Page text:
Field Observation #6 Reproductive Ecology and Evolution

The day is Tuesday April 23rd, 2019. A sunny day with some clouds, a high of 62 degrees fahrenheit and lots of birds. Today’s site was in Centennial, right off the main path, to then crossing the bridges and right up the hill past the lone northern white cedar on the right of the trail. Unfortunately, the site I was at had a lot of tall white pines and hemlocks so it was difficult to observe behaviors of the species I was hearing. Apart of those species I hear a couple black-capped chickadee songs where they sounded like they were coming from southeast. The birds were quite noisy when I went to visit my site which makes me wonder about the courtships, territory space, and basic communications in general. I did get to observe an American Robin gathering small leaves and twigs for what I was assuming to be for a nest. Without a doubt a lot of the species I hear were nesting in the tall pines and dense foliage in general. This type of setting allows birds to have shelter from rains and winds through this rainy April. To name some of the species I was hearing, Black-capped Chickadee, Pileated Woodpecker, American Robin, American Crow, Tufted Titmouse, and Northern Cardinal. Three species I compared with their nesting styles were the American Crow, American Robin, and Pileated Woodpecker. The Pileated Woodpecker pecks large holes into trees to hold their nest, it is a secure structure for young and the ability to make food pockets right outside the nest is astonishing. American Robin and American crow both stack twigs/small branches from trees to build their nest. American Robins have a finer twig that they prefer to make into a small circular shape for their nest. American Crows use larger twigs/small branches to hold the weight of their babies and a more secure structure.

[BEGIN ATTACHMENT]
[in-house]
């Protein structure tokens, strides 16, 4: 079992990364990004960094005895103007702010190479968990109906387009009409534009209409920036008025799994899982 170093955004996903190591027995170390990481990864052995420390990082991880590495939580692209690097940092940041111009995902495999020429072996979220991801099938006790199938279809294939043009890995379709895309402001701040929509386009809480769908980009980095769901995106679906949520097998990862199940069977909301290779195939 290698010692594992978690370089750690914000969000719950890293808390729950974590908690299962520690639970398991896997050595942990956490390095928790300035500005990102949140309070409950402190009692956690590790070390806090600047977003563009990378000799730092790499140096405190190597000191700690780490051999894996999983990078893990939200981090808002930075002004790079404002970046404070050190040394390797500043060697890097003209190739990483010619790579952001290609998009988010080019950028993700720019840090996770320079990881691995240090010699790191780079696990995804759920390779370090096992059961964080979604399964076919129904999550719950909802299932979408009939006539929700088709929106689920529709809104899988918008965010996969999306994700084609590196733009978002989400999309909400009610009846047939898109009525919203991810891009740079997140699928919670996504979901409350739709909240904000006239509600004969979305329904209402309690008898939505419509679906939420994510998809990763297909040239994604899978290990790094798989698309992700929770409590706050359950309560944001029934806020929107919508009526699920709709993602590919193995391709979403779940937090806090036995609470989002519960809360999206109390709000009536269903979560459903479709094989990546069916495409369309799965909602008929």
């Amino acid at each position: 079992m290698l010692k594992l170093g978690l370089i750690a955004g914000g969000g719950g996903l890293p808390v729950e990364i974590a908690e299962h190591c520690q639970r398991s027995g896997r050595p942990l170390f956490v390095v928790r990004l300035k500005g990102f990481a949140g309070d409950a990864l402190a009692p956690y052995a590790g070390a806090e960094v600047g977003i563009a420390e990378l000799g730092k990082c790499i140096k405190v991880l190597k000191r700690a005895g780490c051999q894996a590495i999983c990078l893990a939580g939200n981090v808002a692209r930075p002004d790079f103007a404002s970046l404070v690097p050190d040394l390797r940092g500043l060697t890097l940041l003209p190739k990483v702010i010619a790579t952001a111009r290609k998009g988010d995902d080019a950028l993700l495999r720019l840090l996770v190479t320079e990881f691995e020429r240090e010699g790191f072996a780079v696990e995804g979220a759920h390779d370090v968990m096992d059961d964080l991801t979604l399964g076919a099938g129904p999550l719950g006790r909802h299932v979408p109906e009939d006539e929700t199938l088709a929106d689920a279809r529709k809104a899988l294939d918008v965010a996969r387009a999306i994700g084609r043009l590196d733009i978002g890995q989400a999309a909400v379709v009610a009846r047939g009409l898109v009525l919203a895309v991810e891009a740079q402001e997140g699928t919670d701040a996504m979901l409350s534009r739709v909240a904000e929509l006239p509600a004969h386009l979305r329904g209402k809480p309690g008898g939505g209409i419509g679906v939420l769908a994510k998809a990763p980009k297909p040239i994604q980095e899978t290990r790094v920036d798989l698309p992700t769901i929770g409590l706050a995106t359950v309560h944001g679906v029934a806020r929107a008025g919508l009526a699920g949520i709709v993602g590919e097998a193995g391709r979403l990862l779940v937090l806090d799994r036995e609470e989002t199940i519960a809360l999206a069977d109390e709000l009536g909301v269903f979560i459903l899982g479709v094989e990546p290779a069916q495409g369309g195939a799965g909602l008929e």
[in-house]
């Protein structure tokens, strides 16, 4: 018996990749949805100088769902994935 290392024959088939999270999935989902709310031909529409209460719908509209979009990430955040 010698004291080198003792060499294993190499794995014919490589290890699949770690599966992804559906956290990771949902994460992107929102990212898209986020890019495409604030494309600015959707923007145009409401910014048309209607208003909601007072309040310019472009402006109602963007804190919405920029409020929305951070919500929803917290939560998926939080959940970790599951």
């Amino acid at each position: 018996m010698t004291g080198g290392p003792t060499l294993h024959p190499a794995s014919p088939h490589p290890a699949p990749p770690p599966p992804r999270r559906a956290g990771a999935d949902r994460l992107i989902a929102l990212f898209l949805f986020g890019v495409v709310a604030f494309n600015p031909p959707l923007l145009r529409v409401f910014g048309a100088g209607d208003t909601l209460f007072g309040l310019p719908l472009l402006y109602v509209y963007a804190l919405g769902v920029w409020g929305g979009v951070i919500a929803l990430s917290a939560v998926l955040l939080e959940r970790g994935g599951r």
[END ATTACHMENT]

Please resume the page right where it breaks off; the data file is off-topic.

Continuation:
As I was drawing the circle for the mini-activity, I used my compass to set out a clear path of where the noise might be coming from. If looking at the brook, that would be south whereas going up the hill was west. For the duration that I was there, I heard at least 8 different species. The six that I stated above and two that I couldn’t figure out. European Starling is one that crossed my mind when looking back at what I was writing down for some sort of symbology. I put question marks, which when thinking of a European Starling, it makes sense because their song is different than anything I’ve really heard. I feel as if I would have stayed another ten minutes, there would’ve been more calls/songs that I heard. I know that where I was in Centennial is a common path for people so birds might not want to nest near a populated area. The ones that I heard were clear to me and abundant, I’m still understanding the communications I’m hearing so it’s hard to say individual species that were communicating. Overall, another good birding session for the books.

Posted by chey_conn chey_conn, April 25, 2019 03:50


Photos / Sounds



Pileated Woodpecker Dryocopus pileatus




April 23, 2019 11:44 PM EDT


Nest of Pileated Woodpecker


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